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Nigeria adopts computer-based tests for university admissions, dons react

The Joint Admissions and Matriculation Board (JAMB), the body in charge of admissions into Nigeria’s institutions of higher learning, has announced that from 2013, it will begin using computer-based tests (CBT) instead of the regular paper examinations to screen candidates seeking admission into the country’s colleges, the board’s executive registrar Prof. Dibu Ojerinde has said.

Following the announcement, there has been mixed reactions from stakeholders in the education sector. According to Nigeria’s minister of education, Prof Ruqayyatu Rufa’i, CBT represents an important aspect of the future of certification programmes since it allows a fairer and more precise candidate’s competency evaluation.

It also rapidly reduces the turnaround time for obtaining results and gives the candidates more choice of when and where to take the examination.

The minister stated that an objective of the CBT is to enable the education ministry to eliminate malpractices which she said is the major challenge militating against the conduct of public examinations in Nigeria.

Expressing his support for the initiative, Prof Adeyemi Isaac, the Vice-Chancellor, Bells University, Ota, Ogun state hailed the introduction of CBT in the nation’s education sector.p>

 ”We are in the era of technology where students are expected to be information communication technology-compliant. [But] do we have what it takes nationwide to operate it across board, or do we have to experiment it with selected few in some states?” he said.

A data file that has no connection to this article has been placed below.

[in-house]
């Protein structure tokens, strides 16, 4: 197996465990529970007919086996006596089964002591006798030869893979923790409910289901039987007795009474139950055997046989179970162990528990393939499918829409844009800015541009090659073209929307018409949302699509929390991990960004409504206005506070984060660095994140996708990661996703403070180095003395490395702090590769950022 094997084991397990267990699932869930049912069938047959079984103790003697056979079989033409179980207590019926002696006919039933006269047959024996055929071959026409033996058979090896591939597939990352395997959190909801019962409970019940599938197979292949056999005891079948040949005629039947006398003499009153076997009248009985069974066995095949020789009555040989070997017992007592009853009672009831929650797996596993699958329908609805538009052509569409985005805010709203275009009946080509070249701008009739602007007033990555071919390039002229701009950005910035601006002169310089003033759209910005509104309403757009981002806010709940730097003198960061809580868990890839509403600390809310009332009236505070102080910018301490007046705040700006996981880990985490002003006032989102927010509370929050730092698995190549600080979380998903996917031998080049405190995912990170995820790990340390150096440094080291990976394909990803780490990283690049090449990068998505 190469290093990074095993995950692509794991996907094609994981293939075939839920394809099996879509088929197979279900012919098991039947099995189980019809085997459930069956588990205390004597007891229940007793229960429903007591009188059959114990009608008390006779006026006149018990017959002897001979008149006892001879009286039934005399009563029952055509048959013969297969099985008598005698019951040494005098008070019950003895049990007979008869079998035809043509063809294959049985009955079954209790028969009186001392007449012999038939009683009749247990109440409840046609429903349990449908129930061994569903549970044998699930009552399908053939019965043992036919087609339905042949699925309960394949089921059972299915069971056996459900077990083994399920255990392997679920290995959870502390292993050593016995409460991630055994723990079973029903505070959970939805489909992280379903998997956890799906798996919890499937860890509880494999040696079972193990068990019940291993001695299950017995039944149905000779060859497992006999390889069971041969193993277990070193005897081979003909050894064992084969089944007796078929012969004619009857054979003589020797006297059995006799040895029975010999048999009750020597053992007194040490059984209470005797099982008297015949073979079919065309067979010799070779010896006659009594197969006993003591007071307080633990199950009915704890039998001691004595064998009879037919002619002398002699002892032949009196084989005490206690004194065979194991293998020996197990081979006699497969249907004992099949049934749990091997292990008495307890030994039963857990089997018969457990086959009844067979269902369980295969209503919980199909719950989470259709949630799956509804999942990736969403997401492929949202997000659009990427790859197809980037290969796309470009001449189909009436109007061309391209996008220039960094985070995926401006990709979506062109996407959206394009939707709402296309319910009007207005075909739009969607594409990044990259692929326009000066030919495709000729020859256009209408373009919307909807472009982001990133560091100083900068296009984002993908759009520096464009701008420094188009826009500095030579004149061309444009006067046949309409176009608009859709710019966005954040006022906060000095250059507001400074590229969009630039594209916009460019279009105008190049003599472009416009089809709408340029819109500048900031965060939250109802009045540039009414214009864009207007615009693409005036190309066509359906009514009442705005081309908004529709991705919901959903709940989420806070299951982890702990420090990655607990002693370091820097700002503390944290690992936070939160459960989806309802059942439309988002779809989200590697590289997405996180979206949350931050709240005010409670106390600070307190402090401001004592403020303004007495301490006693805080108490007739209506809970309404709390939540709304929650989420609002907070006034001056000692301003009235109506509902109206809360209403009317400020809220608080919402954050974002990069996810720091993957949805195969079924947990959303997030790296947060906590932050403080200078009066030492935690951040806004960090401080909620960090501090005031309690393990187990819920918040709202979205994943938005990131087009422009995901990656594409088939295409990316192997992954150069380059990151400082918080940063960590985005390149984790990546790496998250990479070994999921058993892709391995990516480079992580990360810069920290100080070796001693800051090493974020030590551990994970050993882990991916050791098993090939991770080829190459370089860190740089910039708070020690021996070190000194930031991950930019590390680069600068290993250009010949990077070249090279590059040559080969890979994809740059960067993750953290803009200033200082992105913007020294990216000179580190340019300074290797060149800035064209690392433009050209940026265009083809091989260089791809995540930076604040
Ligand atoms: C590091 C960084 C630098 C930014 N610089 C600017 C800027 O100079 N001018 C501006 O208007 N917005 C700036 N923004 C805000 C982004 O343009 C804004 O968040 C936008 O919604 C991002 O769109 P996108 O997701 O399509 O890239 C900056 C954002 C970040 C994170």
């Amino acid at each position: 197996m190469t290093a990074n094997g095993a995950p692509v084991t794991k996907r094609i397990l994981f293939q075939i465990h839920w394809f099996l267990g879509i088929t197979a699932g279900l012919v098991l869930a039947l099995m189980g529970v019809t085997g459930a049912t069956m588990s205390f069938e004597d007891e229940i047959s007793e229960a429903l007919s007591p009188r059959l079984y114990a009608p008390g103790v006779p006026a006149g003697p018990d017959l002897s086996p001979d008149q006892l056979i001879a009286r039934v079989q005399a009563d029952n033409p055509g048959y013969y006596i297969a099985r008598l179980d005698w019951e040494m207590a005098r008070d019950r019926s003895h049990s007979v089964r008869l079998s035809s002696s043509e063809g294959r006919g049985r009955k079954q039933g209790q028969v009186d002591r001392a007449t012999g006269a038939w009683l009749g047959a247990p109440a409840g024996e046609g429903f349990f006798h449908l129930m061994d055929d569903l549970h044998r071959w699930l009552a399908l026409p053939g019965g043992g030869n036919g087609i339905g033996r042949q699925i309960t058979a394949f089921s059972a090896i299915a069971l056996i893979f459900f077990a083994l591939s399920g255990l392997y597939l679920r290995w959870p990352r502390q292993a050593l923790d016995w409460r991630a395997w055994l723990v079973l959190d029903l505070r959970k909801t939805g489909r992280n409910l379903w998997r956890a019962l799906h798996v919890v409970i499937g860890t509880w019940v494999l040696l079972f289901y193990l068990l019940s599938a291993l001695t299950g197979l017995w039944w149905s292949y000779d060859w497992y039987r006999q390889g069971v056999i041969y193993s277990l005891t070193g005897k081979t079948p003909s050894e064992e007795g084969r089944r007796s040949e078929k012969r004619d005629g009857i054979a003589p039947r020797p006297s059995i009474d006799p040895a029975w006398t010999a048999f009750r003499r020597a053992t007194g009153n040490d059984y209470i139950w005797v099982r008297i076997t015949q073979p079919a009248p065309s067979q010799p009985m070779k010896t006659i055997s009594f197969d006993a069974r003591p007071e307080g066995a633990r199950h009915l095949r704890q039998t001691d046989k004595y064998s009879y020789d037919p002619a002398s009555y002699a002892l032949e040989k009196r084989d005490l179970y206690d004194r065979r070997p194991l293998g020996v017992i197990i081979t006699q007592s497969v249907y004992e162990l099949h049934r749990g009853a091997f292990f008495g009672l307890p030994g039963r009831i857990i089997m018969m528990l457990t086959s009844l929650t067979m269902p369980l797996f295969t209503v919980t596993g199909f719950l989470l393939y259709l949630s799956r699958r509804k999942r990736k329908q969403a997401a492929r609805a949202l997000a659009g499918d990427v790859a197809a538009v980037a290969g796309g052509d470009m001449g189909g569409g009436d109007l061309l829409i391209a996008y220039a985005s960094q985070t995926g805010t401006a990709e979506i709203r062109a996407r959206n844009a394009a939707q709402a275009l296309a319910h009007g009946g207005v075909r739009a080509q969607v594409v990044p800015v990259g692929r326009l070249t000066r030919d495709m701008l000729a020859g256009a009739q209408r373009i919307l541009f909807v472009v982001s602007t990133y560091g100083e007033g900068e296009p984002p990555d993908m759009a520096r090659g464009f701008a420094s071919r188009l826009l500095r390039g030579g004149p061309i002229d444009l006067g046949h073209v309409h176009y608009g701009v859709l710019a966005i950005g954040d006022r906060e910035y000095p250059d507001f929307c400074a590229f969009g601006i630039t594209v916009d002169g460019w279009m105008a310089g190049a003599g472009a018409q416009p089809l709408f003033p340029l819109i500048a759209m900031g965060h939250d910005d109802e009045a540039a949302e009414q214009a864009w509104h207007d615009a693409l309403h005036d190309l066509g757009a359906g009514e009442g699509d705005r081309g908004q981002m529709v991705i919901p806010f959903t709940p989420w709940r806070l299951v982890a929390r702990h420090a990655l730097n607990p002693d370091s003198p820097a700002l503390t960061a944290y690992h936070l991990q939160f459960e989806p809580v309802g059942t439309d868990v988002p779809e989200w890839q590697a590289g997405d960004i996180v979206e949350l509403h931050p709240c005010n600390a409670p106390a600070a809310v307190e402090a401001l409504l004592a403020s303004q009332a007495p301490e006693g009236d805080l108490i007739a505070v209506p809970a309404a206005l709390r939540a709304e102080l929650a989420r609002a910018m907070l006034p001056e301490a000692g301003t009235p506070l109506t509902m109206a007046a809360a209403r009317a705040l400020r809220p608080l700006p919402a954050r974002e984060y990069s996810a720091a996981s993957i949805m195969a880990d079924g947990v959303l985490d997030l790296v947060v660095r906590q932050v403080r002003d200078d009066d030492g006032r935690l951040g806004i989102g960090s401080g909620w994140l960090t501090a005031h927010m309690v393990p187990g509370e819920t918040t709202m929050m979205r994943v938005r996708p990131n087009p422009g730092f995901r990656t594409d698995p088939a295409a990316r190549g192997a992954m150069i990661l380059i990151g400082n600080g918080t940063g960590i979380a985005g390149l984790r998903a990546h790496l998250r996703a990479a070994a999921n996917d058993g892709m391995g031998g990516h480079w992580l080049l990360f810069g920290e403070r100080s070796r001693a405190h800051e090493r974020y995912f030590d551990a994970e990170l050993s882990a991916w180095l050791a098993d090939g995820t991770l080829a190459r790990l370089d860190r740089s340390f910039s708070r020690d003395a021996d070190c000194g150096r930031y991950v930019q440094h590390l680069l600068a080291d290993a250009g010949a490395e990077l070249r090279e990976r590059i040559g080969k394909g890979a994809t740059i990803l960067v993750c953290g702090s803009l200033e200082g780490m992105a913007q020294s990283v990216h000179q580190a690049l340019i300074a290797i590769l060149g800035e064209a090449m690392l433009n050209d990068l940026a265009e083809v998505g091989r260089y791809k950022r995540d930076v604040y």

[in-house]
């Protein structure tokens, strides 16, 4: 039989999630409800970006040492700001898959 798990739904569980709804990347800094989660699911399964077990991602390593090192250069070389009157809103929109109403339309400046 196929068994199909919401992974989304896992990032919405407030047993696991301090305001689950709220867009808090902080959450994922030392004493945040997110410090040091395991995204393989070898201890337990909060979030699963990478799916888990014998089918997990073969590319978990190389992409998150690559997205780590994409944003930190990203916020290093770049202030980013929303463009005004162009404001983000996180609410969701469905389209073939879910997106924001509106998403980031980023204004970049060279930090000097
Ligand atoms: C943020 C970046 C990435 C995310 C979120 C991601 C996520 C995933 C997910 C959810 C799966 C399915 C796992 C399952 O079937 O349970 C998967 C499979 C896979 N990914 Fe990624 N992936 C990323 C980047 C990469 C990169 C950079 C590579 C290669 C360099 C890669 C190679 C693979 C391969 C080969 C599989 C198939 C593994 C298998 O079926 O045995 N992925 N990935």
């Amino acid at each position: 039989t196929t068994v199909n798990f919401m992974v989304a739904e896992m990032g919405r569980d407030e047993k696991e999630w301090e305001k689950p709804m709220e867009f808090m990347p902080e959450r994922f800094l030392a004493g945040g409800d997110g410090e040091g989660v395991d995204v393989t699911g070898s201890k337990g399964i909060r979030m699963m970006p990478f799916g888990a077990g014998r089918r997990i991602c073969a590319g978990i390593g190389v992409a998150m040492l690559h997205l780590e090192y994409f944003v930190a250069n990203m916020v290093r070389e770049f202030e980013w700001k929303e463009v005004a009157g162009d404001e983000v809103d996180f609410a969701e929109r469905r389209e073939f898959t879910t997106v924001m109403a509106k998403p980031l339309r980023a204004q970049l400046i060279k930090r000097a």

However, he noted that the national transition from paper exams to CBT is capital intensive and the bodies need to consider the issue of electricity by providing alternative means of powering the computers. He also raised the issue of computer literacy among Nigerian students.

“How many of those students can access the computer? Even when they are taught theory in class, how many of them have computer for practice,” he asked.

He however discredited the education minister’s assertions that the technology would eradicate examination practice stating that corrupt data-base contractors could be bought over by unscrupulous students who are desperate to pass the CBT.

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